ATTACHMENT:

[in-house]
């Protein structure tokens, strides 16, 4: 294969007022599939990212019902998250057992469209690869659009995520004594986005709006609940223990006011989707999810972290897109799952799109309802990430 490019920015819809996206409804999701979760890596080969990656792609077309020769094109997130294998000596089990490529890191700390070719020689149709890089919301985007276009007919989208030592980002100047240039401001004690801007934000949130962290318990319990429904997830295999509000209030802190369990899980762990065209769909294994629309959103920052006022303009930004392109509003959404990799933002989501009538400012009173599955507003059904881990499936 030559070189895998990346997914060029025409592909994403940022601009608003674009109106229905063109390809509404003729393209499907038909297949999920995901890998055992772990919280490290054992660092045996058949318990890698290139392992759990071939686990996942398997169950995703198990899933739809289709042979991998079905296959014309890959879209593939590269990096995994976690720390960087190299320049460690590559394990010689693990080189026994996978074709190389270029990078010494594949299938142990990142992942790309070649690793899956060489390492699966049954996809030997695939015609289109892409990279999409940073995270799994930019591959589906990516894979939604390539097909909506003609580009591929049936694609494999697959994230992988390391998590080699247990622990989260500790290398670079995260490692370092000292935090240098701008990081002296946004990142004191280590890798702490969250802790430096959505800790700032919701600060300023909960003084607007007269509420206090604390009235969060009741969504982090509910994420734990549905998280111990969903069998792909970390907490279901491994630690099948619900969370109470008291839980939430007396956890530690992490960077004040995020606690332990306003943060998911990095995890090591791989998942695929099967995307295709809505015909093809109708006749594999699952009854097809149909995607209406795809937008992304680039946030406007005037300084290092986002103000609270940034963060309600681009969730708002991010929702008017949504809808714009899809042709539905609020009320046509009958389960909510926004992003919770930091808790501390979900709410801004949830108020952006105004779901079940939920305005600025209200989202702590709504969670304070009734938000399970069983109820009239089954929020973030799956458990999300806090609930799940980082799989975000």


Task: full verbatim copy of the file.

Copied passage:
[in-house]
């Protein structure tokens, strides 16, 4: 294969007022599939990212019902998250057992469209690869659009995520004594986005709006609940223990006011989707999810972290897109799952799109309802990430 490019920015819809996206409804999701979760890596080969990656792609077309020769094109997130294998000596089990490529890191700390070719020689149709890089919301985007276009007919989208030592980002100047240039401001004690801007934000949130962290318990319990429904997830295999509000209030802190369990899980762990065209769909294994629309959103920052006022303009930004392109509003959404990799933002989501009538400012009173599955507003059904881990499936 030559070189895998990346997914060029025409592909994403940022601009608003674009109106229905063109390809509404003729393209499907038909297949999920995901890998055992772990919280490290054992660092045996058949318990890698290139392992759990071939686990996942398997169950995703198990899933739809289709042979991998079905296959014309890959879209593939590269990096995994976690720390960087190299320049460690590559394990010689693990080189026994996978074709190389270029990078010494594949299938142990990142992942790309070649690793899956060489390492699966049954996809030997695939015609289109892409990279999409940073995270799994930019591959589906990516894979939604390539097909909506003609580009591929049936694609494999697959994230992988390391998590080699247990622990989260500790290398670079995260490692370092000292935090240098701008990081002296946004990142004191280590890798702490969250802790430096959505800790700032919701600060300023909960003084607007007269509420206090604390009235969060009741969504982090509910994420734990549905998280111990969903069998792909970390907490279901491994630690099948619900969370109470008291839980939430007396956890530690992490960077004040995020606690332990306003943060998911990095995890090591791989998942695929099967995307295709809505015909093809109708006749594999699952009854097809149909995607209406795809937008992304680039946030406007005037300084290092986002103000609270940034963060309600681009969730708002991010929702008017949504809808714009899809042709539905609020009320046509009958389960909510926004992003919770930091808790501390979900709410801004949830108020952006105004779901079940939920305005600025209200989202702590709504969670304070009734938000399970069983109820009239089954929020973030799956458990999300806090609930799940980082799989975000």